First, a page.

Fall Harvest: Jerusalem Artichokes/Sunchokes

October 6, 2013 at 9:16 AM | Posted in vegetables | 7 Comments
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Jerusalem artichokes/Sunchokes are brown nubs, that look a bit like small pieces of fresh ginger. Look for firm tubers with smooth, tan skins in fall and winter.

 

 

Stem with flowers

Stem with flowers

The Jerusalem artichoke (Helianthus tuberosus), also called sunroot, sunchoke, earth apple or topinambour, is a species of sunflower native to eastern North America, and found from eastern Canada and Maine west to North Dakota, and south to northern Florida and Texas. It is also cultivated widely across the temperate zone for its tuber, which is used as a root vegetable.

 

 

It is a herbaceous perennial plant growing to 1.5–3 meters (4 ft 10 in–9 ft 10 in) tall with opposite leaves on the upper part of the stem but alternate below. The leaves have a rough, hairy texture and the larger leaves on the lower stem are broad ovoid-acute and can be up to 30 centimeters (12 in) long, and the higher leaves smaller and narrower.
The flowers are yellow and produced in capitate flowerheads, which are 5–10 centimeters (2.0–3.9 in) in diameter, with 10–20 ray florets.
The tubers are elongated and uneven, typically 7.5–10 centimetres (3.0–3.9 in) long and 3–5 centimetres (1.2–2.0 in) thick, and vaguely resembling ginger root, with a crisp texture when raw. They vary in color from pale brown to white, red, or purple.
The artichoke contains about 10% protein, no oil, and a surprising lack of starch. However, it is rich in the carbohydrate inulin (76%), which is a polymer of the monosaccharide fructose. Tubers that are stored for any length of time will digest their inulin into its component fructose. Jerusalem artichokes have an underlying sweet taste because of the fructose, which is about one and a half times sweeter than sucrose.
Jerusalem artichokes have also been promoted as a healthy choice for diabetics. This is because fructose is better tolerated by people that are diabetic. It has also been reported as a folk remedy for diabetes. Temperature variances have been shown to affect the amount of inulin the Jerusalem artichoke can produce. When not in tropical regions, it has been shown to make less inulin than when it is in a warmer region.

 

Jerusalem artichokes

Jerusalem artichokes

 

Unlike most tubers, but in common with other members of the Asteraceae (including the artichoke), the tubers store the carbohydrate inulin (not to be confused with insulin) instead of starch. For this reason, Jerusalem artichoke tubers are an important source of inulin used as a dietary fiber in food manufacturing.
Crop yields are high, typically 16–20 tonnes/ha for tubers, and 18–28 tonnes/ha green weight for foliage. Jerusalem artichoke also has potential for production of ethanol fuel, using inulin-adapted strains of yeast for fermentation.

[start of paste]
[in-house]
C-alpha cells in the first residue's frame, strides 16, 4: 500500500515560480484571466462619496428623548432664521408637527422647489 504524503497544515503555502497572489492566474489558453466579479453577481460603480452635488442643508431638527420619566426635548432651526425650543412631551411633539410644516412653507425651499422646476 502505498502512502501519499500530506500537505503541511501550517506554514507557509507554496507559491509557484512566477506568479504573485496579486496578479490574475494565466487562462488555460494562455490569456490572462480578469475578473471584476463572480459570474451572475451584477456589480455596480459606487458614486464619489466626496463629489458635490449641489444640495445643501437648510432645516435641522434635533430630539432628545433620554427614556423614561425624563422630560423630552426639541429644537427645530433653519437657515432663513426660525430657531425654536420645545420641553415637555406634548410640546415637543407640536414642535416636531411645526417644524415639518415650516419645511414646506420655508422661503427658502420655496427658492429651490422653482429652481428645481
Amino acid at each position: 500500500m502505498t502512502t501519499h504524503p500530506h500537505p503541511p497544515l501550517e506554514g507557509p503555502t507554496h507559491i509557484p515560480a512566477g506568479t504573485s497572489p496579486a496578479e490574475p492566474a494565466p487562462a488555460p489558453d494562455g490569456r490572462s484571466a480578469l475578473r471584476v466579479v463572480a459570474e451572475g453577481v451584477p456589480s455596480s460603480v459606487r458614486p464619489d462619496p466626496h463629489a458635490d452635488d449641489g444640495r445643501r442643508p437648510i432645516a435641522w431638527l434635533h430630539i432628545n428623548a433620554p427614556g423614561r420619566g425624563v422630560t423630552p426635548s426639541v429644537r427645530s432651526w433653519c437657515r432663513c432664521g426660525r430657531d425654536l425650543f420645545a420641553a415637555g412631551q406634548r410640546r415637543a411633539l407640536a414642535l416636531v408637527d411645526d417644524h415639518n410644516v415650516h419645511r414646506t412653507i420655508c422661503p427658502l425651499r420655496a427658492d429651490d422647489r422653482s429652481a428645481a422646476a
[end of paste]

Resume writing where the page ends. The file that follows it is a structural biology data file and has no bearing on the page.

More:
Jerusalem artichokes are easy to cultivate, which tempts gardeners to simply leave them completely alone to grow. However, the quality of the edible tubers degrades unless the plants are dug up and replanted in fertile soil. This can be a chore, as even a small piece of tuber will grow if left in the ground, making the hardy plant a potential weed. In fact, the plant can be pernicious. It can ruin gardens by smothering or overshadowing nearby plants and can overtake huge areas if left untamed. Commercial fields growing sunchoke which then change to other vegetables or crops often must be eradicated with glyphosate (sometimes twice, with attendant side effects of these potent toxins) to stop the spread of the sunchokes. Each sunchoke root can make an additional 75 to as many as 200 tubers by fall end.

The tubers are sometimes used as a substitute for potatoes: they have a similar consistency, and in their raw form have a similar texture, but a sweeter, nuttier flavor; raw and sliced thinly, they are fit for a salad. The carbohydrates give the tubers a tendency to become soft and mushy if boiled, but they retain their texture better when steamed. The inulin cannot be broken down by the human digestive system, which can cause flatulence and, in some cases, gastric pain. Gerard’s Herbal, printed in 1621, quotes the English planter John Goodyer on Jerusalem artichokes:
“which way soever they be dressed and eaten, they stir and cause a filthy loathsome stinking wind within the body, thereby causing the belly to be pained and tormented, and are a meat more fit for swine than men.”
Jerusalem artichokes have 650 mg potassium per 1 cup (150g) serving. They are also high in iron, and contain 10-12% of the US RDA of fiber, niacin, thiamine, phosphorus and copper.
Jerusalem artichokes can be used as animal feed, and, while they must be washed before being fed to most animals, pigs forage and safely eat them directly from the ground. The stalks and leaves can be harvested and used for silage, though cutting the tops greatly reduces the harvest of the roots.

 

 

 

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  1. Do you know right off hand if these tubers are located above the ground on the stem, or below the ground like potatoes? I’ve seen these flowers before, I’m pretty sure, and would love to try the tubers since they are so nutritious.

    • Not real sure about that.

      • The tubers are definitely underground.

  2. Thanks for this interesting post. We have just eaten our first chokes of the season from our veggie patch and were couldn’t believe the effect they had! Your blog explains all that!

    • My Mom has had trouble finding good ones.

  3. […] Fall Harvest: Jerusalem Artichokes/Sunchokes […]

  4. […] Fall Harvest: Jerusalem Artichokes/Sunchokes […]


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